Police Chief Karl Turner said he unaware of the charges until after the department received the mugs and “did not misconstrue their token of appreciation to be anything more than that.”
Tyler Tetrick, of Tetrick Funeral Home, posted a photo on the company’s Facebook page as well his own, showing him presenting stainless steel coffee mugs to Turner to distribute to all department employees to memorialize National Police Week. The mugs are engraved with “Thank you POLICE for your service” and “Tetrick Funeral Home.”
In a previous post on Facebook, Tetrick said the police saved his life:
May 13-19 is designated as "National Police Week" — I would like to pay special recognition to law enforcement officers who have lost their lives in the line of duty for the safety and protection of others. Please join me in recognizing, thanking, and appreciating all of our officers, and remembering those who have fallen in service. I personally owe my life to the bravery of local law enforcement and I will forever be grateful to them for saving my life.
Tetrick was arrested Dec. 26 after police responded to his residence about a suicide attempt. As officers entered his condo and announced their presence, they heard a gunshot from a nearby room. Officers were dispatched to 422 Heather View Drive after a relative called 911 about a text Tetrick sent stating he wanted to kill himself.
When officers went into the bedroom where they’d heard the shot, they found Tetrick lying on the bed with a handgun in his right hand. He had not shot himself but had fired into a wall. He was charged with three counts of reckless endangerment for allegedly firing the weapon into a bedroom wall.
“I was made aware that Mr. Tetrick had been charged after the mugs were presented to the department,” Turner said Wednesday. “I was not aware of whether the charge against Mr. Tetrick had been adjudicated or was still pending. The matter is now in the hands of the district attorney’s office. If any of the three officers involved is called to testify, their testimony will reflect the facts already detailed in a sworn affidavit signed in December 2017, when the incident took place.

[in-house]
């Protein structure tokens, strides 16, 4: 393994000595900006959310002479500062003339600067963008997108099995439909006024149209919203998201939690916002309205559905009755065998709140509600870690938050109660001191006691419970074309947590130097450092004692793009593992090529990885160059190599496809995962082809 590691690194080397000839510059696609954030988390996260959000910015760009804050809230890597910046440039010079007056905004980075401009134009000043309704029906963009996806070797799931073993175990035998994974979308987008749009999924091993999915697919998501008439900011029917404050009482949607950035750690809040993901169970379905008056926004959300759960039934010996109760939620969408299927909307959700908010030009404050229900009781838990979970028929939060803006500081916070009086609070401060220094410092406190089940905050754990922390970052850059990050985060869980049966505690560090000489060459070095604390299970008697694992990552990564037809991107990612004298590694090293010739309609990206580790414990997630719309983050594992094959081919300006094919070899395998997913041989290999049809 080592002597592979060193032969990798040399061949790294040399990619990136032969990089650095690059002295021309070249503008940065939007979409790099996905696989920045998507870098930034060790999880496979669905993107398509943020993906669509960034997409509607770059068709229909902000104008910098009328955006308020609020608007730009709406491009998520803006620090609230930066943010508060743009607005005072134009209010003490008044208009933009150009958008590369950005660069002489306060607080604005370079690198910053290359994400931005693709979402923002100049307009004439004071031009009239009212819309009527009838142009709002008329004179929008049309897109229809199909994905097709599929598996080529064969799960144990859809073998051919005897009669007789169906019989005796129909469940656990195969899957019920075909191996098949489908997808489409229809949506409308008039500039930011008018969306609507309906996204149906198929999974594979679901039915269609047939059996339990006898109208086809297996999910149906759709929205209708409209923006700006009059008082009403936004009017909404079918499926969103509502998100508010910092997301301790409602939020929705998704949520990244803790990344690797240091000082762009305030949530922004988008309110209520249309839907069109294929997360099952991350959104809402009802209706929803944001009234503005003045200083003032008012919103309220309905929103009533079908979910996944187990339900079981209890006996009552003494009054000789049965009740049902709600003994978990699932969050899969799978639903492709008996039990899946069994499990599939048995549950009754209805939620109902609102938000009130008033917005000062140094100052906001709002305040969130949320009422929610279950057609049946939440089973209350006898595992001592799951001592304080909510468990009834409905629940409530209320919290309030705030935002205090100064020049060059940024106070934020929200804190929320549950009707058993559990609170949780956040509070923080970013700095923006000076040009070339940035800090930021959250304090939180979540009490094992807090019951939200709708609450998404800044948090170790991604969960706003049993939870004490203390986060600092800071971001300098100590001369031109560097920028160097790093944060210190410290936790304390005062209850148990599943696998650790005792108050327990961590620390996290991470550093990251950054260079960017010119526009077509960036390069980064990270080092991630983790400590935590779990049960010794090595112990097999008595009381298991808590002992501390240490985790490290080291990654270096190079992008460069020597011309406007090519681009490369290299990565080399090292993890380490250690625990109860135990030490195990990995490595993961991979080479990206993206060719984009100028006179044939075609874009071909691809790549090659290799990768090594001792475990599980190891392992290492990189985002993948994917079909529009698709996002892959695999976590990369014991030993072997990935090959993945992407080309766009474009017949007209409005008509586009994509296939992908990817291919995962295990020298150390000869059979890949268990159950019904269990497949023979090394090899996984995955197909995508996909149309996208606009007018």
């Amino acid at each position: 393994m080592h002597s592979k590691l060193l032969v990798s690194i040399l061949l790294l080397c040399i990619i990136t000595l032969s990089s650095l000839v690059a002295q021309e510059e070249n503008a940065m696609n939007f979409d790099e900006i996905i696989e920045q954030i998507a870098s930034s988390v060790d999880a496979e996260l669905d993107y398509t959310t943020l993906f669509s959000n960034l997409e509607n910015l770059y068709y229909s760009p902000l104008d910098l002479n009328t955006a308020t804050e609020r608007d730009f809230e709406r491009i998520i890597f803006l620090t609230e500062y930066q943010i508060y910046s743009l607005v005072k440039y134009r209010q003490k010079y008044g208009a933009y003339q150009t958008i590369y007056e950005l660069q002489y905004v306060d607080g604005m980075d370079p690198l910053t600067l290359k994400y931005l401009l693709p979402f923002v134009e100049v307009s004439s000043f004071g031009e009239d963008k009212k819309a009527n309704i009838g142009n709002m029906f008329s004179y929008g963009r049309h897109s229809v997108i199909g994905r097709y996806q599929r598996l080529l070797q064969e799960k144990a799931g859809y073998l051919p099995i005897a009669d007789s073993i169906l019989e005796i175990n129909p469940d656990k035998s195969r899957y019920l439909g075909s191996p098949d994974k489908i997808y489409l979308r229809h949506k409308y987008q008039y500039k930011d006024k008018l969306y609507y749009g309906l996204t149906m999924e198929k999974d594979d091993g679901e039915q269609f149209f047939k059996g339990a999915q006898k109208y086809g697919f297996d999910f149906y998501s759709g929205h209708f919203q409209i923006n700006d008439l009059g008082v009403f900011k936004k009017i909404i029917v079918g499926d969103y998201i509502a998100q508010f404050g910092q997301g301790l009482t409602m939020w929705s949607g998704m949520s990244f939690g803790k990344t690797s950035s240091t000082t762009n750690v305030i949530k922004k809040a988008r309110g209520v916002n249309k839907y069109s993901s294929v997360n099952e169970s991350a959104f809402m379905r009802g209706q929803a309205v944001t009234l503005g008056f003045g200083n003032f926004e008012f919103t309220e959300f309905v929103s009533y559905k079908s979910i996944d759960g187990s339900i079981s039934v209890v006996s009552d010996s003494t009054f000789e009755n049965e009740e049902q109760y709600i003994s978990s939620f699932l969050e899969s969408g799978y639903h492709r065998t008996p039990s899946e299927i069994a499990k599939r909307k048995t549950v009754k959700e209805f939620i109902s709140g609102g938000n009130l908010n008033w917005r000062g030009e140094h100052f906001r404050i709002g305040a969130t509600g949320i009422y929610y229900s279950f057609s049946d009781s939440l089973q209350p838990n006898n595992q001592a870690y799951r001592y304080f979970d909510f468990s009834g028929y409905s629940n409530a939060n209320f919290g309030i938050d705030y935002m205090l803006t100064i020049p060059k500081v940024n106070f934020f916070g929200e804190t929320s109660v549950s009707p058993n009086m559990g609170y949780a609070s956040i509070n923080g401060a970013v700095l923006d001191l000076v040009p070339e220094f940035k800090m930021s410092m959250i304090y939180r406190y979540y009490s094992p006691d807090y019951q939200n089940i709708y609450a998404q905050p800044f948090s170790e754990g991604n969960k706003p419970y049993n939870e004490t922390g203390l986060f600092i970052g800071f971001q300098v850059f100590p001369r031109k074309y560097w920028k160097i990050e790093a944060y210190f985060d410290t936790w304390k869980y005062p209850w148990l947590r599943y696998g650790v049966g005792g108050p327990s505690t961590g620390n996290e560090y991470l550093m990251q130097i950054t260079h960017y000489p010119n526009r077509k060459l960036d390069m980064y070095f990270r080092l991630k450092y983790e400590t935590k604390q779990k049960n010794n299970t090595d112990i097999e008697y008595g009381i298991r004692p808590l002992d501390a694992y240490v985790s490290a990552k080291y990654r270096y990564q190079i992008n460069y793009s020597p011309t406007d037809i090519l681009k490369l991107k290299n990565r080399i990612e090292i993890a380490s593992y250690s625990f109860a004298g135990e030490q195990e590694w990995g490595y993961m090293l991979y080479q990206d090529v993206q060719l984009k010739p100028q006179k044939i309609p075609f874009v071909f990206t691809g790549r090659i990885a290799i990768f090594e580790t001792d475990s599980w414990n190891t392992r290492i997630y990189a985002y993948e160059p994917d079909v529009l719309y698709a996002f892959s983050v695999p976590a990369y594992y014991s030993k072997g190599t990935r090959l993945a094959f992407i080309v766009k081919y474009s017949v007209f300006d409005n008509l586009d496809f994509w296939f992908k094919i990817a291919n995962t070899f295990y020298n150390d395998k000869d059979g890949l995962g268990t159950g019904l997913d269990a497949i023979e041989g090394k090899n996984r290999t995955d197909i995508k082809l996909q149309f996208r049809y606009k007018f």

“It is my understanding that we were not the only local law enforcement agency presented with mugs in honor of Police Week. We’re grateful that Tetrick Funeral Home supports law enforcement and did not misconstrue their token of appreciation to be anything more than that.”
The description under the photos on the Tetrick Funeral Home Facebook page — one showing Tetrick shaking Turner’s hand and each man holding one of the mugs and another photo of just the mug — said, “In honor of celebrating National Police Week, Tyler Tetrick of Tetrick Funeral & Cremation Services presented Johnson City Chief of Police Karl Turner with stainless steel travel mugs for everyone in his department. This was just a small token of our appreciation to all the dedicated professionals in the JCPD who protect and serve our community by putting themselves in harms way daily. We owe a great deal of gratitude to those law enforcement heroes who have paid the ultimate sacrifice and should thank our current police officers for their service as often as possible.”
Tetrick’s attorney, Steve Finney, said it was common practice for the funeral home to provide in-kind services to the police department.
“Previous to this, they had donated a burial for one of the K9s, they give burials to any officer killed in the line of duty, they have opened up veteran parking places on all their properties,” Finney said. “All I can say is that he’s done so much good. ... I was amazed by all they do.”
Officer William Saulsbury, one of the three officers who responded to the incident, wrote the affidavit charging Tetrick and stated he “found a bullet hole in the bedroom wall that was the facing direction of the approaching officer: “(It) appears that the subject fired a round towards the wall that went through two walls and lodged and came to rest in a third wall.”
The court document from Saulsbury stated that when he talked to Tetrick at the hospital later that evening, Tetrick said he had taken Xanax in an attempt to kill himself and that he had “fired his handgun at the wall in an attempt to keep officers out of the room because he just wanted to die. He stated that he had not expected officers to arrive as quickly as they did and that he didn’t want them coming in the room and stopping his death.”
Finney said he has researched case law and believes the evidence likely does not support the charges against Tetrick. He had hoped to sit down with the DA’s office to discus the case, but with the recent untimely death of District Attorney General Tony Clark and transition of Ken Baldwin into that position, there had not been time to do so.
Finney noted Tetrick had no prior criminal charges. Tetrick is free on a $30,000 cash bond while his case is pending. He is due Tuesday in Washington County Sessions Court for the preliminary hearing.
A message left for Tetrick on Wednesday was not immediately returned.